Sweet ways to incorporate mom’s wedding dress into daughter’s ceremony

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While it’s a beautiful idea to have a daughter wear her mother’s wedding dress at her own wedding, it usually doesn’t work out that way. Even if you’ve preserved your dress, your daughter may not have the same tastes as you, and she may have had her heart set on a certain style for years. Your old wedding dress may be showing its age as well, or just not be suitable for one reason or another. A wonderful idea is to take a part of your old dress and incorporate it into the ceremony. It’s something that your guests may not even notice, but it’s a nice way to start a family tradition, make the grandmother of the bride happy, and it will serve very well as the bride’s “something old”.

Ways to say yes to mom’s dress

To start with, if your wedding dress had a bow or embellishment, you could remove it and add it to your daughter’s dress at the back or waist. Even a ribbon from the dress tied around her waist or in her hair would be a sentimental touch. You could make her garter out of a piece of lace from your dress. Your daughter could choose to wear your veil, or use your veil to create one of her own. A beautiful idea is to take a pretty part of the old dress with lots of detail on it, and wrap her wedding bouquet in it. This is especially cute if buttons or bows are showing. You can incorporate your wedding dress into your child’s ceremony by making a handkerchief out of a piece of the lace from your dress or veil that your daughter can tuck away in her dress. If you are the mother of the groom, your son could put this in his pocket.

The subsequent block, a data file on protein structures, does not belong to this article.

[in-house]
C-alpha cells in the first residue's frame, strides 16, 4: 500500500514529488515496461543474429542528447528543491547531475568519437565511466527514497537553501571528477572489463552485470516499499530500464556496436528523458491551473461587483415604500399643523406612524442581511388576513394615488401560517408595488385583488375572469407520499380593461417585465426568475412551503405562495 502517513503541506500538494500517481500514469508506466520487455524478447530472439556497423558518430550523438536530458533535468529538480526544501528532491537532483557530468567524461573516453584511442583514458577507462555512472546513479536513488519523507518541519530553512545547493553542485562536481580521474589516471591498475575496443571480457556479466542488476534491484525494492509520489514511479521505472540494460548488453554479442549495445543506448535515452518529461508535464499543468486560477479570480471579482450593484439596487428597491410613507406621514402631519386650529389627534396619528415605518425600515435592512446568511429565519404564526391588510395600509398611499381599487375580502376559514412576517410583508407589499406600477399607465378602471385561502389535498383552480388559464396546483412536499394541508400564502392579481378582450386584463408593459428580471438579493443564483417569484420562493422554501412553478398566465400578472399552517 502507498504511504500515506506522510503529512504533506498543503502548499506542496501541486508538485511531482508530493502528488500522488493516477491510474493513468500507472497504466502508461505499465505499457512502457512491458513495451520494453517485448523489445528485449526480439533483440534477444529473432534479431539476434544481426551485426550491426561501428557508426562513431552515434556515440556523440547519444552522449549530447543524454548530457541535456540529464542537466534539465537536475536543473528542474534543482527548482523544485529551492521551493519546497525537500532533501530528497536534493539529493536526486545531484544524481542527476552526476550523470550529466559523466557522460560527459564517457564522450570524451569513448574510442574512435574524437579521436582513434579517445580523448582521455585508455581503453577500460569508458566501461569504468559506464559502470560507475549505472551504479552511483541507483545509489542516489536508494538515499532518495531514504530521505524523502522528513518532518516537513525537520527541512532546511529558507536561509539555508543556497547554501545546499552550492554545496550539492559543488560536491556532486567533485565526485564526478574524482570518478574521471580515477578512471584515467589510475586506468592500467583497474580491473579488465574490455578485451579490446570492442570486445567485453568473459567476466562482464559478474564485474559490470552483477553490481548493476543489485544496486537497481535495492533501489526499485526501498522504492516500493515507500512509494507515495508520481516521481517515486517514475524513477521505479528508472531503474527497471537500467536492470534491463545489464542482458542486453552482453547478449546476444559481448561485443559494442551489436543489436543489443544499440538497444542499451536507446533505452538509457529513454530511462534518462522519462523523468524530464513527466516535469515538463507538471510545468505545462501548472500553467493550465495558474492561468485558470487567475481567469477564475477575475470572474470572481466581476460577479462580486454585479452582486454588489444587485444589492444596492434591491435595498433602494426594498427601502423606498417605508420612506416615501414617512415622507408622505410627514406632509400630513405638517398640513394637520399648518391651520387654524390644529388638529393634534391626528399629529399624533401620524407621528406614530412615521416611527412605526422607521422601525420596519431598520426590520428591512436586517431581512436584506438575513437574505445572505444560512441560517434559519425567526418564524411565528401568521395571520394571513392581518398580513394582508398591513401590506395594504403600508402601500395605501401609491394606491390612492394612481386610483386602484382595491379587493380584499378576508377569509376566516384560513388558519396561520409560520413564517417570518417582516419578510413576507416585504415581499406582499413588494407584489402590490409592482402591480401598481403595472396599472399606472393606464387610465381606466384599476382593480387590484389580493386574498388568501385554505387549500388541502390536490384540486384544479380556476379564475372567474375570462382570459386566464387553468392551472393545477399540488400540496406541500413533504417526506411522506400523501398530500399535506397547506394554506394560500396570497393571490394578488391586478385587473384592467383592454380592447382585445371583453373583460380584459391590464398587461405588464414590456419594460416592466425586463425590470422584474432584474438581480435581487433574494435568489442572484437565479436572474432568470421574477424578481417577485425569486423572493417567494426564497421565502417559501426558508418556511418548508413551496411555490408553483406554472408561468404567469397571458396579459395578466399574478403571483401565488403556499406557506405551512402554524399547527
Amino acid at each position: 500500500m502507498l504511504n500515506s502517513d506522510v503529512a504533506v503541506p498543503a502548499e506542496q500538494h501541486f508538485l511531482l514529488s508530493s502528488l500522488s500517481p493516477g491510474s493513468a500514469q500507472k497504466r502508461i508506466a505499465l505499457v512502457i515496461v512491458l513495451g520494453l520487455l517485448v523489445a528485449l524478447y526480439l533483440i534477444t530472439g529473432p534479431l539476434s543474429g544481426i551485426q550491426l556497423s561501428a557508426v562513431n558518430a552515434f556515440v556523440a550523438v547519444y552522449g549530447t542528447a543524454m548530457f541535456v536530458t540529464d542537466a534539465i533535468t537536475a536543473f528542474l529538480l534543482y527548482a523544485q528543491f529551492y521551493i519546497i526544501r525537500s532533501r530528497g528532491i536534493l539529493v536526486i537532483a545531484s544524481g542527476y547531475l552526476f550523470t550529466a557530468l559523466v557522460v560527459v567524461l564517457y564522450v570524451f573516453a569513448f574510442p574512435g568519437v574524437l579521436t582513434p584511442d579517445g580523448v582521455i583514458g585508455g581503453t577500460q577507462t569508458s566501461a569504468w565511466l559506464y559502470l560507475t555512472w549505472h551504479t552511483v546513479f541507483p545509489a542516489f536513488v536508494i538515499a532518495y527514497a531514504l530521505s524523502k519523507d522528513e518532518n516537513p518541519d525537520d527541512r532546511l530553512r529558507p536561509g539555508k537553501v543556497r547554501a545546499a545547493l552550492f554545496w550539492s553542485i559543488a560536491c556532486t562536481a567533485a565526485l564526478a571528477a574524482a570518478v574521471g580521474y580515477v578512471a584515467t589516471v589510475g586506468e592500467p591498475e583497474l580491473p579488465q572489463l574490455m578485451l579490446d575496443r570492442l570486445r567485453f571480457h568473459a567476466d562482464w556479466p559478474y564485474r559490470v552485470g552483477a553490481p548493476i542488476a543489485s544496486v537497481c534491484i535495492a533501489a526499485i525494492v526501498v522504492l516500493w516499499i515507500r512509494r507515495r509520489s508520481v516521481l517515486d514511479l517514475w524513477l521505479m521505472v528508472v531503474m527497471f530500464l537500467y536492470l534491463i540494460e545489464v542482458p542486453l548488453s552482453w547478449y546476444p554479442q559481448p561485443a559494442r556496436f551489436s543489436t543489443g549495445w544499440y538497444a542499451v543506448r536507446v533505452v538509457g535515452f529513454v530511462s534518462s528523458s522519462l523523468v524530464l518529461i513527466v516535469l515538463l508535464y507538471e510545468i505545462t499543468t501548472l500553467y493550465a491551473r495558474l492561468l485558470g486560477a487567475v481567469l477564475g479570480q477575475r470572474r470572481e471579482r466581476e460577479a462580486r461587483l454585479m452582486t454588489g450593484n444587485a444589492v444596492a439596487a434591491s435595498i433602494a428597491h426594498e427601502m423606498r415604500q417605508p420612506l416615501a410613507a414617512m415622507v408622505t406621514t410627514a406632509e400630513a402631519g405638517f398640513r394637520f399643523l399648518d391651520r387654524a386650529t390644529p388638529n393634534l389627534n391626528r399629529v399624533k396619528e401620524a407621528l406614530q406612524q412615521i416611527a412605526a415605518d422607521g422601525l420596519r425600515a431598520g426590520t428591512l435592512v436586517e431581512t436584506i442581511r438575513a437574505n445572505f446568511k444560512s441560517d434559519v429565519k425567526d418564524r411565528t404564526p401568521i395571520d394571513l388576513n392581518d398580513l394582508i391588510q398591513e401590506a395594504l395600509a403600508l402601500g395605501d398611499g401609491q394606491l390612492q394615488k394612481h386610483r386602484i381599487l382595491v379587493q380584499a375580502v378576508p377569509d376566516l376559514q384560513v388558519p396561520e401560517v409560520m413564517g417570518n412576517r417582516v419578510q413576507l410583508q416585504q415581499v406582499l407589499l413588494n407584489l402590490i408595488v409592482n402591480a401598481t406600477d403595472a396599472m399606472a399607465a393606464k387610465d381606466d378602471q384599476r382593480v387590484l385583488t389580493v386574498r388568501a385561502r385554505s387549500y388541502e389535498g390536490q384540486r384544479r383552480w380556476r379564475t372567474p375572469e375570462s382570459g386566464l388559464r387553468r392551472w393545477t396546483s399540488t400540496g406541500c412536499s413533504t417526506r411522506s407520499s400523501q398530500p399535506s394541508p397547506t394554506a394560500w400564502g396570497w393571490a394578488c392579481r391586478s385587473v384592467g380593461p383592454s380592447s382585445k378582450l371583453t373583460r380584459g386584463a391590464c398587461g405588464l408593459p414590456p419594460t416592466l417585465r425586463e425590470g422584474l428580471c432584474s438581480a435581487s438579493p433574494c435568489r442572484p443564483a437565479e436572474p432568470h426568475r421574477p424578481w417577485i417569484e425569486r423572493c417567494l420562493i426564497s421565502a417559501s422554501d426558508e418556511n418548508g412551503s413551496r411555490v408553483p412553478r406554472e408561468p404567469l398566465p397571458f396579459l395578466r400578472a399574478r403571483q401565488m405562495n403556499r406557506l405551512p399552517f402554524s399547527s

Everything old can be new again

If your dress no longer exists, a lovely idea is to have her “something old” be the necklace or earrings that you wore to your own ceremony. You could also frame photos of yourself and the mother of the groom in your wedding dresses and display them at the reception. Get creative and have fun! Incorporating your wedding dress into your daughter’s ceremony could become a new and wonderful family tradition.

Photo by National Library of Ireland on The Commons

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